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By ROCH KUBATKO | February 9, 2008
2005 April 23: Pitching in his first game as a professional in his native Canada, Bedard throws seven scoreless innings in a 4-1 victory over the Toronto Blue Jays. May 4: In the rematch in Baltimore, Bedard holds the Blue Jays to one run over eight innings and strikes out 12 in a 5-1 win. May 21: Bedard wins his fifth straight decision, blanking the Philadelphia Phillies over seven innings and striking out seven in a 7-0 victory. 2006 May 17: Bedard defeats the Boston Red Sox, 4-3, allowing one run and two hits over seven innings.
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By Dan Connolly and The Baltimore Sun | June 28, 2014
Standing in the home clubhouse after the shortest outing of his career, Orioles left-hander Wei-Yin Chen pondered why he has given up so many home runs lately, including three in a 5-4 loss to the Tampa Bay Rays on Saturday afternoon. After allowing just three in his first eight games of the season, he's yielded 12 in his past eight outings. Chen tried to answer the question as honestly as he could, but the truth is that he doesn't know why he is suddenly elevating pitches and why the opposition - including a struggling offense like the Rays' - now is making him pay. “For every game, you don't want to give up any home runs.
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By PETER SCHMUCK | September 20, 2008
Can't imagine the Mariners are going to tender Erik Bedard a contract for next year, since they would be unable to cut his $7 million salary by more than 20 percent and he is eligible for free agency after the season. So, you can figure on his becoming a free agent in December and then trying to sign with somebody at who knows what price. Don't be surprised if his agent comes back to the Orioles with some kind of proposal. (For more, go to baltimoresun.com/schmuckblog)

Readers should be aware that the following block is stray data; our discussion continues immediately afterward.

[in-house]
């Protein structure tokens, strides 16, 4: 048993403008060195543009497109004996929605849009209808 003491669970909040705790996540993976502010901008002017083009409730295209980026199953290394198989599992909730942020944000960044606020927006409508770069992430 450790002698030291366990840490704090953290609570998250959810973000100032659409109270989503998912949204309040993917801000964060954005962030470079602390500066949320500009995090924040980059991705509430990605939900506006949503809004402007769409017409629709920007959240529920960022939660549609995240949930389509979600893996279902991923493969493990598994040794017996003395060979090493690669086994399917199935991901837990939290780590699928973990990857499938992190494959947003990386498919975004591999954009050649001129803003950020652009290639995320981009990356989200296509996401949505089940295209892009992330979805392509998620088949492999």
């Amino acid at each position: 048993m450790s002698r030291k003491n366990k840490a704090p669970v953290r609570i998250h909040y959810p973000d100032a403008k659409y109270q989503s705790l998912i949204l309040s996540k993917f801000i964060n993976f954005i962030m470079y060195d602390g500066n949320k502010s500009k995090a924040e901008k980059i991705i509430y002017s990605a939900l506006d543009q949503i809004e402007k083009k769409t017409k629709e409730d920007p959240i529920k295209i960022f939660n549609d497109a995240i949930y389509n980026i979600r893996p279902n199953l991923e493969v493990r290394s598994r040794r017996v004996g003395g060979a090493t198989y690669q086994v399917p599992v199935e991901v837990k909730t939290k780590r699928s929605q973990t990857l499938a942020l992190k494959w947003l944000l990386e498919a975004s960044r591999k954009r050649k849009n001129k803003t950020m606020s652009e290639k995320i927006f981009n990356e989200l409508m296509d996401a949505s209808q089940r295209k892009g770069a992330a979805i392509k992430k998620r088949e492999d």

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By Dan Connolly and The Baltimore Sun | August 30, 2013
BOSTON - If right-hander Chris Tillman is indeed the Orioles' ace, if he is indeed a bona fide top-of-the-rotation starter who can walk into any situation against any opponent and succeed, than he had the perfect opportunity to prove it Thursday night at Fenway Park. Tillman did - and the Orioles escaped Boston with one win in the first series of a crucial nine-game road trip. Thanks to seven superb innings from Tillman and a solid performance from their beleaguered bullpen, the Orioles beat the Red Sox, 3-2, to avoid being victims of a sweep at Fenway Park for the first time since July 2011.
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By Jeff Zrebiec and Jeff Zrebiec,Sun reporter | February 18, 2007
FORT LAUDERDALE, Fla. -- Had the Orioles not agreed to a one-year deal with pitcher Erik Bedard yesterday, the process would have played out Tuesday in a hotel conference room in Phoenix. At the head of a long table, three arbitrators would have been seated, flanked on one side by Bedard, his representative, Mark Pieper, and a team of agents. On the other side of the table, Orioles general counsel H. Russell Smouse and his son, Greg, would have sat with members of the Orioles' front office.
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By Roch Kubatko and Roch Kubatko,SUN REPORTER | March 19, 2007
FORT LAUDERDALE, FLA. -- The news finally reached Orioles pitcher Erik Bedard yesterday as he stretched on the field. Manager Sam Perlozzo approached the left-hander and told him that he'd be the starter Opening Day. No more delaying the inevitable. Bedard, in turn, offered a predictably dry response. "He just said that I was starting the first game," Bedard recalled, "and I said, `OK.' " For Bedard, that reaction qualified as a wild celebration. Perlozzo's announcement was a mere formality to everyone except Bedard, who has been lined up to start on April 2 in Minnesota and is 2-0 with a 0.64 ERA in 14 innings, with three walks and 13 strikeouts.
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By Jeff Zrebiec and Jeff Zrebiec,jeff.zrebiec@baltsun.com | June 2, 2009